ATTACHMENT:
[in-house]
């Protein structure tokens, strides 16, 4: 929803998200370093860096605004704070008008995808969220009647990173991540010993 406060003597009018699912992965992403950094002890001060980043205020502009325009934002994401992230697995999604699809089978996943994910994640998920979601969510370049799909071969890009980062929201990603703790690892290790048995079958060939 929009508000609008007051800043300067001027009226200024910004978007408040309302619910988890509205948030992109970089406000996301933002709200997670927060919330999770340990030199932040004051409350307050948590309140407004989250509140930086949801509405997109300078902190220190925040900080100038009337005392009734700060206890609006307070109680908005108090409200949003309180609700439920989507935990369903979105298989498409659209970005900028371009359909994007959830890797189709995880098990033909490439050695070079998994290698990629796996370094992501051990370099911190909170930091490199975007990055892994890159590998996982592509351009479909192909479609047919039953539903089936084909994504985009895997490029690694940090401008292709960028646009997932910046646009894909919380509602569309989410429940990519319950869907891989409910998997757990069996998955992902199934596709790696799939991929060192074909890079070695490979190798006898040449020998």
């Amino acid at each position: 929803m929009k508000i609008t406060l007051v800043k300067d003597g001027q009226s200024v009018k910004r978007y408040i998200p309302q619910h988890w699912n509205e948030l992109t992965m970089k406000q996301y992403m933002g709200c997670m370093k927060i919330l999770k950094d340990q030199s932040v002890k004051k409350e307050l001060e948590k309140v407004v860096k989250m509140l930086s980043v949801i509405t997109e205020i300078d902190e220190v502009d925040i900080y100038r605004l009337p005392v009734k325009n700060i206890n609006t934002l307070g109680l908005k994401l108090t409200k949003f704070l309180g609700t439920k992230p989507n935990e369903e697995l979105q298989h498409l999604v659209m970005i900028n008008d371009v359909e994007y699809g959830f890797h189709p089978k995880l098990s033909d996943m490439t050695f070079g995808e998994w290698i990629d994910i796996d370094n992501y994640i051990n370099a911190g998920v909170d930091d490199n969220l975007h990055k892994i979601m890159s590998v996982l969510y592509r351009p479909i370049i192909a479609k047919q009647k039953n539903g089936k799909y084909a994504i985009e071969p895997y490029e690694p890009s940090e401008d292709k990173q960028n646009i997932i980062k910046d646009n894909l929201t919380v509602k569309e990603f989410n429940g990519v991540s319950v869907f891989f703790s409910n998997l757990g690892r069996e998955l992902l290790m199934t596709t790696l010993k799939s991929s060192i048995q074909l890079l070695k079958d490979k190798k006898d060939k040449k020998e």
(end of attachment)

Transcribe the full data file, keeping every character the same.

[in-house]
């Protein structure tokens, strides 16, 4: 929803998200370093860096605004704070008008995808969220009647990173991540010993 406060003597009018699912992965992403950094002890001060980043205020502009325009934002994401992230697995999604699809089978996943994910994640998920979601969510370049799909071969890009980062929201990603703790690892290790048995079958060939 929009508000609008007051800043300067001027009226200024910004978007408040309302619910988890509205948030992109970089406000996301933002709200997670927060919330999770340990030199932040004051409350307050948590309140407004989250509140930086949801509405997109300078902190220190925040900080100038009337005392009734700060206890609006307070109680908005108090409200949003309180609700439920989507935990369903979105298989498409659209970005900028371009359909994007959830890797189709995880098990033909490439050695070079998994290698990629796996370094992501051990370099911190909170930091490199975007990055892994890159590998996982592509351009479909192909479609047919039953539903089936084909994504985009895997490029690694940090401008292709960028646009997932910046646009894909919380509602569309989410429940990519319950869907891989409910998997757990069996998955992902199934596709790696799939991929060192074909890079070695490979190798006898040449020998």
């Amino acid at each position: 929803m929009k508000i609008t406060l007051v800043k300067d003597g001027q009226s200024v009018k910004r978007y408040i998200p309302q619910h988890w699912n509205e948030l992109t992965m970089k406000q996301y992403m933002g709200c997670m370093k927060i919330l999770k950094d340990q030199s932040v002890k004051k409350e307050l001060e948590k309140v407004v860096k989250m509140l930086s980043v949801i509405t997109e205020i300078d902190e220190v502009d925040i900080y100038r605004l009337p005392v009734k325009n700060i206890n609006t934002l307070g109680l908005k994401l108090t409200k949003f704070l309180g609700t439920k992230p989507n935990e369903e697995l979105q298989h498409l999604v659209m970005i900028n008008d371009v359909e994007y699809g959830f890797h189709p089978k995880l098990s033909d996943m490439t050695f070079g995808e998994w290698i990629d994910i796996d370094n992501y994640i051990n370099a911190g998920v909170d930091d490199n969220l975007h990055k892994i979601m890159s590998v996982l969510y592509r351009p479909i370049i192909a479609k047919q009647k039953n539903g089936k799909y084909a994504i985009e071969p895997y490029e690694p890009s940090e401008d292709k990173q960028n646009i997932i980062k910046d646009n894909l929201t919380v509602k569309e990603f989410n429940g990519v991540s319950v869907f891989f703790s409910n998997l757990g690892r069996e998955l992902l290790m199934t596709t790696l010993k799939s991929s060192i048995q074909l890079l070695k079958d490979k190798k006898d060939k040449k020998e």